John P. Hogan explains the potency of Mark Newgarden's work in his description of one of the artist's "big nose" pieces: "Gradually . . . the gag transcends jokes about jokes, and in it’s own cross-purpose way is more affecting and human than any art-as-art could be." It's difficult to tell where funny stops and sad truth begins in Mark Newgarden's writing. He clearly grasps that the two are one in the same, and he is incredibly adept at evoking both at once. Below are two of our favorite "little stories" from Newgarden's monograph, We All Die Alone.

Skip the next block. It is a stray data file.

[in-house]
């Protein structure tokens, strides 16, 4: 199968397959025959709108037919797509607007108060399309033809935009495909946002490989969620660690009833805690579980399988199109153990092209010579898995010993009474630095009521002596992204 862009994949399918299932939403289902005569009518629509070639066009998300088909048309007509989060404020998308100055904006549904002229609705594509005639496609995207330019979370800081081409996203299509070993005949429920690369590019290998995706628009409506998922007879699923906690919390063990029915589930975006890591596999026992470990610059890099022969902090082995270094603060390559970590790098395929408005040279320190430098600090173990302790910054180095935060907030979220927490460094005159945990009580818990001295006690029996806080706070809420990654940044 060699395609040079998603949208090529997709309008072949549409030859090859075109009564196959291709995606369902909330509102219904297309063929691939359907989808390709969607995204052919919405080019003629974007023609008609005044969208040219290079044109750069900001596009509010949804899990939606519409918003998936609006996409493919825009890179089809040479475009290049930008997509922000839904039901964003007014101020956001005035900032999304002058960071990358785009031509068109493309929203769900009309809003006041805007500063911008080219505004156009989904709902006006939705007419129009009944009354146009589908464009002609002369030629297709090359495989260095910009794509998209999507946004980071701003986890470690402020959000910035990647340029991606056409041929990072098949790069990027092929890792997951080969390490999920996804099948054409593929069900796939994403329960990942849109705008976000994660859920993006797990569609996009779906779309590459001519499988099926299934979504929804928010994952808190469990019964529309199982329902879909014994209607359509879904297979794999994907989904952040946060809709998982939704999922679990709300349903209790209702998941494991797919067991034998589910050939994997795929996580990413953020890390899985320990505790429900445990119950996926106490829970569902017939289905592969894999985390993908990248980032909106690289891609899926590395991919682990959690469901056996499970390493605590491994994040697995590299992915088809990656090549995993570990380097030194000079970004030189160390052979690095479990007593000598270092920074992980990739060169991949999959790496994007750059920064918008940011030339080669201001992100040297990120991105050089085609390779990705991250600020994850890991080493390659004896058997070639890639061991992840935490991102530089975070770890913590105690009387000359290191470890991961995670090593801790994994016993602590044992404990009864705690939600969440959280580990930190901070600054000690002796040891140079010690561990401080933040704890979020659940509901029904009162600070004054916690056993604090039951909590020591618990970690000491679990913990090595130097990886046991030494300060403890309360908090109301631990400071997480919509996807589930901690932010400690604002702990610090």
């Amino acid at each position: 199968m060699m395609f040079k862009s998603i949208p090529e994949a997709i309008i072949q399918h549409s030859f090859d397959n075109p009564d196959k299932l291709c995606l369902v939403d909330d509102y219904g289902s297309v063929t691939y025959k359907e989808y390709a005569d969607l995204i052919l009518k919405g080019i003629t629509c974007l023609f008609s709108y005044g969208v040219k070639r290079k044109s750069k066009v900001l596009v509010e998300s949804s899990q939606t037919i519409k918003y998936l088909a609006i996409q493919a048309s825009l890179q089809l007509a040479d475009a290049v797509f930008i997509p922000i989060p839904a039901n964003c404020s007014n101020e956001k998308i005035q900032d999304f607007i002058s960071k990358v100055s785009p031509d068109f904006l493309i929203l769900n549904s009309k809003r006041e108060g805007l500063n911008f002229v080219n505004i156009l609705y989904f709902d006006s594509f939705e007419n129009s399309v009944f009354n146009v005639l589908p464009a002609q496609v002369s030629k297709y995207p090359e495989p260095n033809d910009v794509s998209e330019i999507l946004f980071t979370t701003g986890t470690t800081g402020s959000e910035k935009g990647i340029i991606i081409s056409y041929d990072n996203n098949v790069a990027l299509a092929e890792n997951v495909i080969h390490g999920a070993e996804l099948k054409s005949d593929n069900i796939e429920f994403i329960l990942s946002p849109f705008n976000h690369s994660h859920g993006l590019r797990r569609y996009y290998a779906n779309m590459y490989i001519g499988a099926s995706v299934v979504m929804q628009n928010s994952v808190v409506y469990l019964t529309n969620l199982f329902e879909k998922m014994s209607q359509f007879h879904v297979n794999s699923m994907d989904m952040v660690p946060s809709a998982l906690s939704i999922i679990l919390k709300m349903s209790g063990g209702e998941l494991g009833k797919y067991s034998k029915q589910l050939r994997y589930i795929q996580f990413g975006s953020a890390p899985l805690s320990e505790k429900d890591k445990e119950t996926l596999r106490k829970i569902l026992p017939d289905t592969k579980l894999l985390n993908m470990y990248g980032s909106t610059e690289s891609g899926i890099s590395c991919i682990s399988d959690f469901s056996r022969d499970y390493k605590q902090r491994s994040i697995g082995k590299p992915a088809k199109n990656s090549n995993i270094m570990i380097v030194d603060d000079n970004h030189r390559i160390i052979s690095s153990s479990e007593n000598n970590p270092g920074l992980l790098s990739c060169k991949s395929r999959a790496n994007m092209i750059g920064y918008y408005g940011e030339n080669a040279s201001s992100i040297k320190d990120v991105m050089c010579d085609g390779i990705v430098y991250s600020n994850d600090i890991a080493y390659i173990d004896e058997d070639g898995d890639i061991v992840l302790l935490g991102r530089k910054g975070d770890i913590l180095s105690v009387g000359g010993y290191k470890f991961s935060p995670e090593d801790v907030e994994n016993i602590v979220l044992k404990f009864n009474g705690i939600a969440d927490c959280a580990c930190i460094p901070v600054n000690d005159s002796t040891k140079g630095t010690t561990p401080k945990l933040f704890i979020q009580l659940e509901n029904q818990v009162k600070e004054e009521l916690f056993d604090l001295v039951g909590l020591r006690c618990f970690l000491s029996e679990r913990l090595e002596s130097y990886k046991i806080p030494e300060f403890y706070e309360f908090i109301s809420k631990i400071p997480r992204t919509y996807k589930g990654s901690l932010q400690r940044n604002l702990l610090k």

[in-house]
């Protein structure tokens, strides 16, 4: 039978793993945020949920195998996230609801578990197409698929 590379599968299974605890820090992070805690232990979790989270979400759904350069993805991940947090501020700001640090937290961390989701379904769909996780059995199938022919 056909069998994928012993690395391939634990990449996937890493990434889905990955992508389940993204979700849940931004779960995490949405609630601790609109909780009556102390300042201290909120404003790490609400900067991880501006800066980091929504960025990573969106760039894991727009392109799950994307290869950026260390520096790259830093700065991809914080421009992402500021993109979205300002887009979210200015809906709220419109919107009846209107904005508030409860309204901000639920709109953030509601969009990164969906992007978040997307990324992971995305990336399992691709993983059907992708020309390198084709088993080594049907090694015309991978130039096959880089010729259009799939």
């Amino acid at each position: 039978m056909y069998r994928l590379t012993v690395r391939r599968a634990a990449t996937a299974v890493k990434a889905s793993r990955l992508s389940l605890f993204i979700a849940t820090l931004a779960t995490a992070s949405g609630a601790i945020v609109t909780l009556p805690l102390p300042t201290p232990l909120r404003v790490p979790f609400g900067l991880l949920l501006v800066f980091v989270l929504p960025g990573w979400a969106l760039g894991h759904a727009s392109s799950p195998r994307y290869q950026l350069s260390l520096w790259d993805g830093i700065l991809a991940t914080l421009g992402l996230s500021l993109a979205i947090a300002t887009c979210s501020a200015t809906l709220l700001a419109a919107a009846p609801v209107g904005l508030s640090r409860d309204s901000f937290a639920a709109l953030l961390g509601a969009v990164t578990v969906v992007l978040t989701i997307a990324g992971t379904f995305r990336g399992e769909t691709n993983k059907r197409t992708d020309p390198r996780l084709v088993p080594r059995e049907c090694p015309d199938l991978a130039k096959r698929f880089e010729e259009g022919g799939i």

Hogan, John P. 2013. "ART… It’s Wacky! Conceptual Comics and Comic Conceptualism in the work of Mark Newgarden and Richard Prince." TCJ.com.